March Madness

Three Things You Should Know About Picking a March Madness Bracket

Every March, America comes to a frenzy for five weeks. It is the NCAA men’s basketball tournament, better known as March Madness. To explain this to somebody who does not follow the college game or just wants a bit of a refresher, 68 teams (32 winners of their conference tournament, and 36 “at large bids”, schools that have a good record, but didn’t win their tournament) are selected, and seeded from 1 to 16. The best teams, this year it’s the Villanova Wildcats, Kansas Jayhawks, North Carolina Tar Heels, and Gonzaga Bulldogs, are the one seeds and have the best odds to win.

The fun comes when the bracket is revealed on “Selection Sunday” and friends, family, and co-workers try to pick the winner of all 67 games that will be played. Keep in mind, the odds of filling out a perfect bracket, picking every winner correctly, is 1 in 9,223,372,036,854,777,808, or one in 9.2 quintillion. So in light of that, we are super excited here at Totes Newsworthy for the tourney, and here are three things you should know when picking your bracket, and watching the NCAA tournament.

  1. Number One Doesn’t Always Win

The first tip in picking a March Madness bracket is that it can be easy just to pick all four number one seeds to advance to the Final Four, but I would not advise it. 2008 is the only year that all four number one seeds have made it to the Final Four, with Kansas beating Memphis to win the National Championship. Now it is wise to pick at least one to make it, as the odds are good that at least one will be there, but teams tend to slip up under the pressure and exhaustion of playing in a winner take all game. I will also note that a number one seed has never lost to a sixteen…however, it is always a possibility!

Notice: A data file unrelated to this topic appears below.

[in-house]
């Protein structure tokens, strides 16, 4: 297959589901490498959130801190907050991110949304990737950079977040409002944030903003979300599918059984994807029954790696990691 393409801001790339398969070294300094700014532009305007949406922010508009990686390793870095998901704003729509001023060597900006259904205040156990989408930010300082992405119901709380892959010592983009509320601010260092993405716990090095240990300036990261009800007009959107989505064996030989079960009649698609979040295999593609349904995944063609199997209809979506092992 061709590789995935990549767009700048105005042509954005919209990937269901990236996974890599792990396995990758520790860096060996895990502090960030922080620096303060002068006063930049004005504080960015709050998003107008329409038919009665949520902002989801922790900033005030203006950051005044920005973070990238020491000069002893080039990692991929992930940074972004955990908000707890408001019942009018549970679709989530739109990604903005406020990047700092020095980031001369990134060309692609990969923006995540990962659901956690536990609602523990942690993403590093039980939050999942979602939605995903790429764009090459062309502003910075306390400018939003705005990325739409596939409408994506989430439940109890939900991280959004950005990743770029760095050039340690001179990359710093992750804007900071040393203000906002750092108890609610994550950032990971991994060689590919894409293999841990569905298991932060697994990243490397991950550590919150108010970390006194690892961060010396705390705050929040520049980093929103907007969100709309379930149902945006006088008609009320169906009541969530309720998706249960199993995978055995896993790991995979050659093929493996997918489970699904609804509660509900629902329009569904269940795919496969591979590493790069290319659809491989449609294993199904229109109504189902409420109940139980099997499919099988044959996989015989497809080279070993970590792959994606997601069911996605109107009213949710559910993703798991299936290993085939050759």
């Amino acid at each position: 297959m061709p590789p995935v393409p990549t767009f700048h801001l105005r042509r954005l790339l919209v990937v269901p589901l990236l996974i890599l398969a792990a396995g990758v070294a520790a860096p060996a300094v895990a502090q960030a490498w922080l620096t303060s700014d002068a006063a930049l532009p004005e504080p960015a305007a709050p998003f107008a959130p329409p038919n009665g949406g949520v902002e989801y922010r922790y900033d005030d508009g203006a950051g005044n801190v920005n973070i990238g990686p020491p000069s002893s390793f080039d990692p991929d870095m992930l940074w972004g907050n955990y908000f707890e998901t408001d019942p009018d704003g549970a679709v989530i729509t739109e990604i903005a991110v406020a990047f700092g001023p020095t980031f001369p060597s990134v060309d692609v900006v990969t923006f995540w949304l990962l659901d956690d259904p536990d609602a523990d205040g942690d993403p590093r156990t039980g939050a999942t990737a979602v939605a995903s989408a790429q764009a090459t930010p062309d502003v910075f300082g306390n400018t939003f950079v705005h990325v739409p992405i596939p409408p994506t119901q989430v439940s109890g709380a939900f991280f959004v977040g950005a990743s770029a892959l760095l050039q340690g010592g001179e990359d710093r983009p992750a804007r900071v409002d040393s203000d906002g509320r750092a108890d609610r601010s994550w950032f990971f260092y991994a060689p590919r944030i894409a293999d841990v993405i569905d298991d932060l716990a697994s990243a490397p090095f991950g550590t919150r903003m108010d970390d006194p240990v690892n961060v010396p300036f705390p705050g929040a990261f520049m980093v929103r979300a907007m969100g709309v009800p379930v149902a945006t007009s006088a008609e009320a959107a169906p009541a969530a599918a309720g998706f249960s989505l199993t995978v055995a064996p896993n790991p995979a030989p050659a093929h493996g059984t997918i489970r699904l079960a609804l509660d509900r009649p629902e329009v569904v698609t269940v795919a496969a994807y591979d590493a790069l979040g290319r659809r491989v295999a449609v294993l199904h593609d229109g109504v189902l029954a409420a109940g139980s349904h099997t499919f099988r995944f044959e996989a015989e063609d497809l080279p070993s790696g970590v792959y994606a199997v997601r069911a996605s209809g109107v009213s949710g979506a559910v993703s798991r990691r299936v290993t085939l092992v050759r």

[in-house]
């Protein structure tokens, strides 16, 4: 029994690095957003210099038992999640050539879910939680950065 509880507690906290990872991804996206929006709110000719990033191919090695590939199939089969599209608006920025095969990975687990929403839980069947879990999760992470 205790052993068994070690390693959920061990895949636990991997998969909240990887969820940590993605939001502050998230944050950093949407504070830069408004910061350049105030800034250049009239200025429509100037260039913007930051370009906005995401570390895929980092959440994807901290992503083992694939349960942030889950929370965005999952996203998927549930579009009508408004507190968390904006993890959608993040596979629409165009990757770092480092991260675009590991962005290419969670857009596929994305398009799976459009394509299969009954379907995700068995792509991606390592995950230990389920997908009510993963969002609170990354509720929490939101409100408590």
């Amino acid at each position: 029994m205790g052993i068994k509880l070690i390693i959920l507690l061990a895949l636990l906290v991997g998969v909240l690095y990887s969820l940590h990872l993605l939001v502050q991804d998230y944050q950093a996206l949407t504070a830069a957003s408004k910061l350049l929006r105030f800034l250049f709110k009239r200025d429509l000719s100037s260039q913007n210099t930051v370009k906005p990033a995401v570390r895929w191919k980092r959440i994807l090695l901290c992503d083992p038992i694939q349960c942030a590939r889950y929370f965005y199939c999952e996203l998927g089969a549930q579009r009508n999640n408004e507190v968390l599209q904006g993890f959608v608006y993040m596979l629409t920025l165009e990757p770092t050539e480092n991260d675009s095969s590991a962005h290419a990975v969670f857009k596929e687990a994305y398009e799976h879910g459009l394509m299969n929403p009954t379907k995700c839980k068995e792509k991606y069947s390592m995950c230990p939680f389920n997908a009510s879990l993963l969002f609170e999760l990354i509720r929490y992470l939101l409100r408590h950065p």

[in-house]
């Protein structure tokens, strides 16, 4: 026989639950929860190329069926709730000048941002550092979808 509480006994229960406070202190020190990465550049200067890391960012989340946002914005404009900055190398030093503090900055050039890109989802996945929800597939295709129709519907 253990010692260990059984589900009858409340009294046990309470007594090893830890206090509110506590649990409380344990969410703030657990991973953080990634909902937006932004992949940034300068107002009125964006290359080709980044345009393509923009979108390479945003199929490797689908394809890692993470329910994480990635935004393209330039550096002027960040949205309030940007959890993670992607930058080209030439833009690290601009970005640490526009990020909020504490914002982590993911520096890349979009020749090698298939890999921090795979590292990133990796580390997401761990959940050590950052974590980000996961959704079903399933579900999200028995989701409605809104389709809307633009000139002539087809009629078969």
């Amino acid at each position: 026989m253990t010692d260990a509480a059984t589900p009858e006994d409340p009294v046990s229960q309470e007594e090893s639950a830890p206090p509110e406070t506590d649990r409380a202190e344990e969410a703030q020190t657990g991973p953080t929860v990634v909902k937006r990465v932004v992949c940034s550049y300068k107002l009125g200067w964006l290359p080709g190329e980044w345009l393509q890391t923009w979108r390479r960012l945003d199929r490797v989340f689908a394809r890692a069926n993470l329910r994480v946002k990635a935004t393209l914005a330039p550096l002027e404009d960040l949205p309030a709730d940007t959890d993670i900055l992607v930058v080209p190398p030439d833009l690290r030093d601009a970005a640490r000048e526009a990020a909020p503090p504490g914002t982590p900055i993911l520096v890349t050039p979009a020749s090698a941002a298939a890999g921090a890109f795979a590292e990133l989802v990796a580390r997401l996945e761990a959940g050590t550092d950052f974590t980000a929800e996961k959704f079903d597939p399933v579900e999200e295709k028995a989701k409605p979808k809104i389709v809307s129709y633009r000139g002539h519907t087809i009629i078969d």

1. 12 vs. 5 Matchups Are Upset Watch!

The second tip to pick a March Madness bracket is to check out the twelve vs. five matchups. For some reason, at least a pair of twelve seeds always seems to knock off a five in the first round of the tournament. According to, “In the past four seasons, five number twelve seeds won outright to continue this hazardous pairing which busts many brackets.” Last year, Yale and Little Rock upset Baylor and Purdue, and the best chances this year would probably be UNC-Wilmington vs. Virginia and Middle Tennessee ( a team that knocked off Michigan State last year, as a fifteen seed) vs. a very shaky Minnesota squad.

  1. Just Have Fun

My last tip for picking a March Madness bracket is to just have fun with it. You are not going to pick a perfect bracket, and while it is fun to compete with your friends and coworkers, it is not worth trying to analyze every game for an edge. If you watch college basketball like I do, it can be easier to decide whom you think will win, but it is mostly the results of luck and overall skill and heart. So go crazy, pick just mascots or only weather related teams if you want to, just enjoy the insanity that is March Madness!

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